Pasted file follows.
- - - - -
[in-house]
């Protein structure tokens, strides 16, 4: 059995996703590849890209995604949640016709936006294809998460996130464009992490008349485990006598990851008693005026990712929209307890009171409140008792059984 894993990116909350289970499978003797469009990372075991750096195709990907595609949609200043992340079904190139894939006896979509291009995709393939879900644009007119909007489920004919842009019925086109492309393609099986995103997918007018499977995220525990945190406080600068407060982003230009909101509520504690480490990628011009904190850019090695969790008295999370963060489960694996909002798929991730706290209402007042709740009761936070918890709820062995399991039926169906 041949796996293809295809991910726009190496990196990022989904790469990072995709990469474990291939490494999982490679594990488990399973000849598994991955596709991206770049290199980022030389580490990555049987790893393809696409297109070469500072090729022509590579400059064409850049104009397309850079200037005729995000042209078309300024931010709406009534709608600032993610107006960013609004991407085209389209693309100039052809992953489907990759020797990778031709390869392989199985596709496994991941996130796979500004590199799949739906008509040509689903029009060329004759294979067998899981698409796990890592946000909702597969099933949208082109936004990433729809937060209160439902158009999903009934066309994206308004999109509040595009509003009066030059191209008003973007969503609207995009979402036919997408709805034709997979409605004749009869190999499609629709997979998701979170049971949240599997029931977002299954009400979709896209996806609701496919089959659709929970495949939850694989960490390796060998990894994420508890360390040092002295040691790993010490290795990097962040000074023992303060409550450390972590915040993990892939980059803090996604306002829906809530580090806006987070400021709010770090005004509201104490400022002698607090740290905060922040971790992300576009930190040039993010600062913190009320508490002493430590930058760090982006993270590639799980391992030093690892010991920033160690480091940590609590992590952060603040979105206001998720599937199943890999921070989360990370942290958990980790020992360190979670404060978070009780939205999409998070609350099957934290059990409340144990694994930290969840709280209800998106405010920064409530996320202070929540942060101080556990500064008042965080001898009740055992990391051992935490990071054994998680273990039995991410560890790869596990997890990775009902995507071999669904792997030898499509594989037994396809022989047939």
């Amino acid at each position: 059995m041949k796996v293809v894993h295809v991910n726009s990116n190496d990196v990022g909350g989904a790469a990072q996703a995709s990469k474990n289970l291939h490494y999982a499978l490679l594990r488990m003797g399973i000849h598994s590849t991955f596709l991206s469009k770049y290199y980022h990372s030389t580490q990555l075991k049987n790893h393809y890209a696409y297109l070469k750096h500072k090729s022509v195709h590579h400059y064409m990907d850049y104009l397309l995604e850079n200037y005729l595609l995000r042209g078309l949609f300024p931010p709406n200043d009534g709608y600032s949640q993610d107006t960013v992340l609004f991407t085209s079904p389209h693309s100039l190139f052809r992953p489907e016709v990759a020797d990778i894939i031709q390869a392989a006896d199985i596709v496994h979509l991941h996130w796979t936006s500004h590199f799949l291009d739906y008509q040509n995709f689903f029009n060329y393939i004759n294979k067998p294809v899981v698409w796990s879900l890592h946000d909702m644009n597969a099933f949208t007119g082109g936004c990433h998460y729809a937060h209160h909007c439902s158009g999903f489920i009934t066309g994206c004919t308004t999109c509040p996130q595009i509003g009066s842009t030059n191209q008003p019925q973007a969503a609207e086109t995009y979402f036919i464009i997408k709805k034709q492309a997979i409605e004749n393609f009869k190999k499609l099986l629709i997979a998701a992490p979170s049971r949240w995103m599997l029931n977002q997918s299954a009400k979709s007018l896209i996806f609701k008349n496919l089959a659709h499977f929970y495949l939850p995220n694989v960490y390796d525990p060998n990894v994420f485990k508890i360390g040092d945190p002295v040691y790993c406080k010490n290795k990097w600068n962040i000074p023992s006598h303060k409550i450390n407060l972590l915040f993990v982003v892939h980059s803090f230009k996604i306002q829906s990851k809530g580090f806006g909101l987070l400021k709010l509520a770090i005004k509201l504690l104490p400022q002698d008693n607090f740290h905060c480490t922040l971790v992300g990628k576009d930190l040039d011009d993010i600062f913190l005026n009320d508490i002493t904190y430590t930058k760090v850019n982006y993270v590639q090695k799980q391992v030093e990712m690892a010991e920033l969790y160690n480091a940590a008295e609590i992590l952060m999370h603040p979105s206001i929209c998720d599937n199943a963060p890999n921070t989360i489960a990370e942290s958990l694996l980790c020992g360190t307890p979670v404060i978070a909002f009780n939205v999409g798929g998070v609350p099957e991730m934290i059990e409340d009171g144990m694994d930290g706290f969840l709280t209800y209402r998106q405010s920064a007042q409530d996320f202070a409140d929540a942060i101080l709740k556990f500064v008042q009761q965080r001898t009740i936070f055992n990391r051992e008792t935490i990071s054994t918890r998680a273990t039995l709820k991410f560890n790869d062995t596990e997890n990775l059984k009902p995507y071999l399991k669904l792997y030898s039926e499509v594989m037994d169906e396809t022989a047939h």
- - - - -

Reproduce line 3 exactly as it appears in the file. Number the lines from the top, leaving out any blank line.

């Amino acid at each position: 059995m041949k796996v293809v894993h295809v991910n726009s990116n190496d990196v990022g909350g989904a790469a990072q996703a995709s990469k474990n289970l291939h490494y999982a499978l490679l594990r488990m003797g399973i000849h598994s590849t991955f596709l991206s469009k770049y290199y980022h990372s030389t580490q990555l075991k049987n790893h393809y890209a696409y297109l070469k750096h500072k090729s022509v195709h590579h400059y064409m990907d850049y104009l397309l995604e850079n200037y005729l595609l995000r042209g078309l949609f300024p931010p709406n200043d009534g709608y600032s949640q993610d107006t960013v992340l609004f991407t085209s079904p389209h693309s100039l190139f052809r992953p489907e016709v990759a020797d990778i894939i031709q390869a392989a006896d199985i596709v496994h979509l991941h996130w796979t936006s500004h590199f799949l291009d739906y008509q040509n995709f689903f029009n060329y393939i004759n294979k067998p294809v899981v698409w796990s879900l890592h946000d909702m644009n597969a099933f949208t007119g082109g936004c990433h998460y729809a937060h209160h909007c439902s158009g999903f489920i009934t066309g994206c004919t308004t999109c509040p996130q595009i509003g009066s842009t030059n191209q008003p019925q973007a969503a609207e086109t995009y979402f036919i464009i997408k709805k034709q492309a997979i409605e004749n393609f009869k190999k499609l099986l629709i997979a998701a992490p979170s049971r949240w995103m599997l029931n977002q997918s299954a009400k979709s007018l896209i996806f609701k008349n496919l089959a659709h499977f929970y495949l939850p995220n694989v960490y390796d525990p060998n990894v994420f485990k508890i360390g040092d945190p002295v040691y790993c406080k010490n290795k990097w600068n962040i000074p023992s006598h303060k409550i450390n407060l972590l915040f993990v982003v892939h980059s803090f230009k996604i306002q829906s990851k809530g580090f806006g909101l987070l400021k709010l509520a770090i005004k509201l504690l104490p400022q002698d008693n607090f740290h905060c480490t922040l971790v992300g990628k576009d930190l040039d011009d993010i600062f913190l005026n009320d508490i002493t904190y430590t930058k760090v850019n982006y993270v590639q090695k799980q391992v030093e990712m690892a010991e920033l969790y160690n480091a940590a008295e609590i992590l952060m999370h603040p979105s206001i929209c998720d599937n199943a963060p890999n921070t989360i489960a990370e942290s958990l694996l980790c020992g360190t307890p979670v404060i978070a909002f009780n939205v999409g798929g998070v609350p099957e991730m934290i059990e409340d009171g144990m694994d930290g706290f969840l709280t209800y209402r998106q405010s920064a007042q409530d996320f202070a409140d929540a942060i101080l709740k556990f500064v008042q009761q965080r001898t009740i936070f055992n990391r051992e008792t935490i990071s054994t918890r998680a273990t039995l709820k991410f560890n790869d062995t596990e997890n990775l059984k009902p995507y071999l399991k669904l792997y030898s039926e499509v594989m037994d169906e396809t022989a047939h």